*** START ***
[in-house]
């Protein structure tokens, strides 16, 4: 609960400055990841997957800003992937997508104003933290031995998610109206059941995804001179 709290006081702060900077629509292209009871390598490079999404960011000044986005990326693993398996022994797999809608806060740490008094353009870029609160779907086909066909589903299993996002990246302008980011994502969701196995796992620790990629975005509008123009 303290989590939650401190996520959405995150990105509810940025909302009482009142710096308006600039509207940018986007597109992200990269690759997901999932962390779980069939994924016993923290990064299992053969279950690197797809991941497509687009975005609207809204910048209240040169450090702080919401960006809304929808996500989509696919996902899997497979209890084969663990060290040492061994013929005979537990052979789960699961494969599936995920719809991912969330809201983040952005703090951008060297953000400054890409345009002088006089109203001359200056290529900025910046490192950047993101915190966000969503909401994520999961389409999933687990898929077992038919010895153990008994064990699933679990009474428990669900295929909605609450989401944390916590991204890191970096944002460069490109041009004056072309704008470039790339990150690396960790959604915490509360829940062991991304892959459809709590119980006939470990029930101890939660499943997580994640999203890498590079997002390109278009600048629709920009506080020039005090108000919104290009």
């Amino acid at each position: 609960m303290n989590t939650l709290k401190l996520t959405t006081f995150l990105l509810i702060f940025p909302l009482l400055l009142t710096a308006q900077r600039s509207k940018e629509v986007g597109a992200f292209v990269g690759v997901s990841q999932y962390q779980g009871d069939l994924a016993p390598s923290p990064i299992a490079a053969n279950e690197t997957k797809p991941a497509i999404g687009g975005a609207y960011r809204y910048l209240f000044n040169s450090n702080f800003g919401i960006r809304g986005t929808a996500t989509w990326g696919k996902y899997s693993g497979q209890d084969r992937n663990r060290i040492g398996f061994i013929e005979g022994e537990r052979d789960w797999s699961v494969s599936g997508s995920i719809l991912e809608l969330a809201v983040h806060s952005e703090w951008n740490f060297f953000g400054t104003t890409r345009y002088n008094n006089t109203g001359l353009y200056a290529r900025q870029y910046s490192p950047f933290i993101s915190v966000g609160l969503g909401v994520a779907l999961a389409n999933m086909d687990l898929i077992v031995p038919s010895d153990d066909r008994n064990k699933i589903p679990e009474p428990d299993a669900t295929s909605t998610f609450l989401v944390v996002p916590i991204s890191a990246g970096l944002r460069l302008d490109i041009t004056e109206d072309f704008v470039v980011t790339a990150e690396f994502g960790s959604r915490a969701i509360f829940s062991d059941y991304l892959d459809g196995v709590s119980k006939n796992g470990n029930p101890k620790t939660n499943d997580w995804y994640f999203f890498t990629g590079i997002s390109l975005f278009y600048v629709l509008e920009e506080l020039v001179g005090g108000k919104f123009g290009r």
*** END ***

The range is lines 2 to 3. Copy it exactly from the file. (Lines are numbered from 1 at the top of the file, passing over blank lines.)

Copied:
């Protein structure tokens, strides 16, 4: 609960400055990841997957800003992937997508104003933290031995998610109206059941995804001179 709290006081702060900077629509292209009871390598490079999404960011000044986005990326693993398996022994797999809608806060740490008094353009870029609160779907086909066909589903299993996002990246302008980011994502969701196995796992620790990629975005509008123009 303290989590939650401190996520959405995150990105509810940025909302009482009142710096308006600039509207940018986007597109992200990269690759997901999932962390779980069939994924016993923290990064299992053969279950690197797809991941497509687009975005609207809204910048209240040169450090702080919401960006809304929808996500989509696919996902899997497979209890084969663990060290040492061994013929005979537990052979789960699961494969599936995920719809991912969330809201983040952005703090951008060297953000400054890409345009002088006089109203001359200056290529900025910046490192950047993101915190966000969503909401994520999961389409999933687990898929077992038919010895153990008994064990699933679990009474428990669900295929909605609450989401944390916590991204890191970096944002460069490109041009004056072309704008470039790339990150690396960790959604915490509360829940062991991304892959459809709590119980006939470990029930101890939660499943997580994640999203890498590079997002390109278009600048629709920009506080020039005090108000919104290009």
């Amino acid at each position: 609960m303290n989590t939650l709290k401190l996520t959405t006081f995150l990105l509810i702060f940025p909302l009482l400055l009142t710096a308006q900077r600039s509207k940018e629509v986007g597109a992200f292209v990269g690759v997901s990841q999932y962390q779980g009871d069939l994924a016993p390598s923290p990064i299992a490079a053969n279950e690197t997957k797809p991941a497509i999404g687009g975005a609207y960011r809204y910048l209240f000044n040169s450090n702080f800003g919401i960006r809304g986005t929808a996500t989509w990326g696919k996902y899997s693993g497979q209890d084969r992937n663990r060290i040492g398996f061994i013929e005979g022994e537990r052979d789960w797999s699961v494969s599936g997508s995920i719809l991912e809608l969330a809201v983040h806060s952005e703090w951008n740490f060297f953000g400054t104003t890409r345009y002088n008094n006089t109203g001359l353009y200056a290529r900025q870029y910046s490192p950047f933290i993101s915190v966000g609160l969503g909401v994520a779907l999961a389409n999933m086909d687990l898929i077992v031995p038919s010895d153990d066909r008994n064990k699933i589903p679990e009474p428990d299993a669900t295929s909605t998610f609450l989401v944390v996002p916590i991204s890191a990246g970096l944002r460069l302008d490109i041009t004056e109206d072309f704008v470039v980011t790339a990150e690396f994502g960790s959604r915490a969701i509360f829940s062991d059941y991304l892959d459809g196995v709590s119980k006939n796992g470990n029930p101890k620790t939660n499943d997580w995804y994640f999203f890498t990629g590079i997002s390109l975005f278009y600048v629709l509008e920009e506080l020039v001179g005090g108000k919104f123009g290009r």